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The Letters of the Eighteen

The full English text of the letters that spawned the exodus of Soviet Jewry

Izabella Tabarovsky
November 07, 2019
Israel National Archives
Israel National Archives
Israel National Archives
Israel National Archives

Fifty years ago, the Soviet Zionist movement—which in America is known largely as a “refuseniks” movement—sparked a rebirth of identity unlike anything seen in recent Jewish history. In the summer of 1969, 18 religious Jewish families from the Soviet republic of Georgia appealed to the government of Israel and the United Nations with a group letter, asking them to prevail on the Soviet authorities to let them emigrate to Israel, as described in today’s Tablet article, “A Letter to Golda.” What follows are the full English translations of the three landmark texts that spawned the exodus of Soviet Jewry.


We ask you to give instruction to transmit the attached letters to the UN Commission for the Rights of Man and to the representative of Israel in the United Nations Joseph Tekoa.

We also ask that the letter should be published in the press and should be broadcast in Russian over the “Voice of Israel.” We will listen to the transmissions of the 2, 9, 16, and 23 of Elul and on the 1st of Tishrei (the first day of Rosh Hashana).

May God help us in our common struggle!


On instruction from 18 Jewish families:

Shabata [Shabtai] Elashvili [signed by hand]
Bension [Ben-Zion] Yakobishvili [signed by hand]

August 6 (22 of Av), 1969


To Yosef Tekoah
Representative of Israel at the United Nations
New York, USA

Attached hereto is a copy of a letter to the Human Rights Commission of the United Nations. We ask that you take immediate measures to ensure that we receive, in the earliest time possible, permission to emigrate to Israel.

We ask you also to circulate the attached letter among members of the UN and to publish it in the press, along with the full list of the undersigned, with first and last names, and if necessary, with their addresses.

For the time of fear has passed, and the time of action has arrived.

For if not I, who?

And if not today, when?

Signatures [all signed by hand, with full addresses]:
1 Elashvili, Shabata [Shabtai] Mikhailovich (Kutaisi)
2 Elashvili, Mikhail [Moshe] Shabatovich (Kutaisi)
3 Elashvili, Israil Mikhailovich (Kutaisi)
4 Eluashvili, Yakov Aronovich (Kutaisi)
5 Khikhinashvili, Mordekh Isakovich (Kutaisi)
6 Chikvashvili, Mikhail Samuilovich (Kutaisi)
7 Chikvashvili, Moshe Samuilovich (Kutaisi)
8 Beberashvili, Mikhail Rubenovich (Kutaisi)
9 Elashvili, Yakov Izrailevich (Kutaisi)
10 Mikhelashvili, Chaim Aronovich (Poti)
11 Mikhailashvili, Albert Chaimovich (Poti)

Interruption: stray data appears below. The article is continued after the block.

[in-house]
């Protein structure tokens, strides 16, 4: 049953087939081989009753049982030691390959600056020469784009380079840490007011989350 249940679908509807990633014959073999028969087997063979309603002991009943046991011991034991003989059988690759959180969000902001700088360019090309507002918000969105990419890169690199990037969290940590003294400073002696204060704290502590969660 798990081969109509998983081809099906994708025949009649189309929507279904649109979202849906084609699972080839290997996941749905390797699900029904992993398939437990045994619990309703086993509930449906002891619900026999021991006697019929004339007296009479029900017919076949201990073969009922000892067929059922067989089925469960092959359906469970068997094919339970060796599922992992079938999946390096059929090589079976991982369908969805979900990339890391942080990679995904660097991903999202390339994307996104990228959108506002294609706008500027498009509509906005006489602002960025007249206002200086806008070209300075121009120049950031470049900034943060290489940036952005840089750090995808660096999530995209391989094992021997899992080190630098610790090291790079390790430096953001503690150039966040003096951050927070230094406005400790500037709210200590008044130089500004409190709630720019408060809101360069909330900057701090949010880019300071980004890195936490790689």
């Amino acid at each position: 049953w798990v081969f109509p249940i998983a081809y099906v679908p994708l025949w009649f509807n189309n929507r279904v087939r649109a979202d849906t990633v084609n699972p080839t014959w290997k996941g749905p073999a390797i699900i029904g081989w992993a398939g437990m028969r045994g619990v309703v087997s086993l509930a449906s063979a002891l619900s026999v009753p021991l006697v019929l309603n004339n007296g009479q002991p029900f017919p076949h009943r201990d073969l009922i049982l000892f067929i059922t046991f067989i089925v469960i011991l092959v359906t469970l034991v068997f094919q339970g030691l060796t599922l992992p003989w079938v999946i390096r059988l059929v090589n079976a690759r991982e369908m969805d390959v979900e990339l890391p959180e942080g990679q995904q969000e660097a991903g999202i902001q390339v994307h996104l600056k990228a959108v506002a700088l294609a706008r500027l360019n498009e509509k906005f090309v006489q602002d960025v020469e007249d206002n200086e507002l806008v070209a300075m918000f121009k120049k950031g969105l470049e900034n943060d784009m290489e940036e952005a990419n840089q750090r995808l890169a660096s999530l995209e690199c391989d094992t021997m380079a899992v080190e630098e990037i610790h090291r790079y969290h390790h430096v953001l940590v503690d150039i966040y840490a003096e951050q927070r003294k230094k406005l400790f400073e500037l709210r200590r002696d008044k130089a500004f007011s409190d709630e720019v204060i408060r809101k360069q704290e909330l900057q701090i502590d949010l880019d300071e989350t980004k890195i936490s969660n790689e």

12 Mikhelashvili, Aron Chaimovich (Poti)
13 Tetruashvili, Chaim Davidovich (Kutaisi)
14 Tsitsuashvili, Isro Zakharovich (Kutaisi)
15 Tsitsuashvili, Efrem Isrovich (Kutaisi)
16 Yakobishvili, Bension [Ben-Zion] Shalomovich (Tbilisi)
17 Batoniashvili, Mikhail Rafaelovich (Kutaisi)
18 Tetruashvili, Mikhail Shalomovich (Kulashi)

Date: 22 of Av (August 6), 1969


To the Human Rights Commission of the United Nations

New York, United States of America

We, eighteen religious families from Georgia, ask you to help us emigrate to Israel. Each of us, invited by a relative in Israel, received from the authorized state bodies of the USSR the required questionnaires and filled them out. Each received verbal assurances that his emigration would encounter no impediments. Each, anticipating permission at any moment, sold his belongings and quit his job. But long months have passed, and for many—years, and we as yet have no permissions. We have sent hundreds of letters and telegrams: they vanished like tears in the desert sands. We hear curt spoken rejections; we see nothing in writing; nothing is explained to us; our destiny is of concern to no one.

But we are waiting, for we have faith.

We, eighteen religious families from Georgia, consider it necessary to explain why we want to emigrate to Israel.

Everyone knows how justly the Soviet Union implements its nationalities policy, whose theoretical foundations were formulated long ago by Vladimir Iliych Lenin, the founder of the state. Since time immemorial, there have been no pogroms, a pale of settlement or quota system in our country. Jews can walk the streets without worrying for their lives, settle wherever they want, and take up any position, up to that of a minister, which is apparent from the example of V. Dymshyts, deputy chairman of the Council of Ministers of the USSR. In the Supreme Soviet, there is even a Jewish deputy—A. Chakovsky, editor-in-chief of Literaturnaya Gazeta.*

It is not racial discrimination, then, that moves us to leave the country. Is it then religious discrimination, perhaps? But there are synagogues in the country, nor are we forbidden from praying at home. Yet, our prayers are with Israel, for it is said: let my right hand forget its skill if I forget thee, oh Jerusalem. For we, religious Jews, believe that just as there is no Jew without faith, so is there no faith without tradition. What, then, is our faith and our tradition?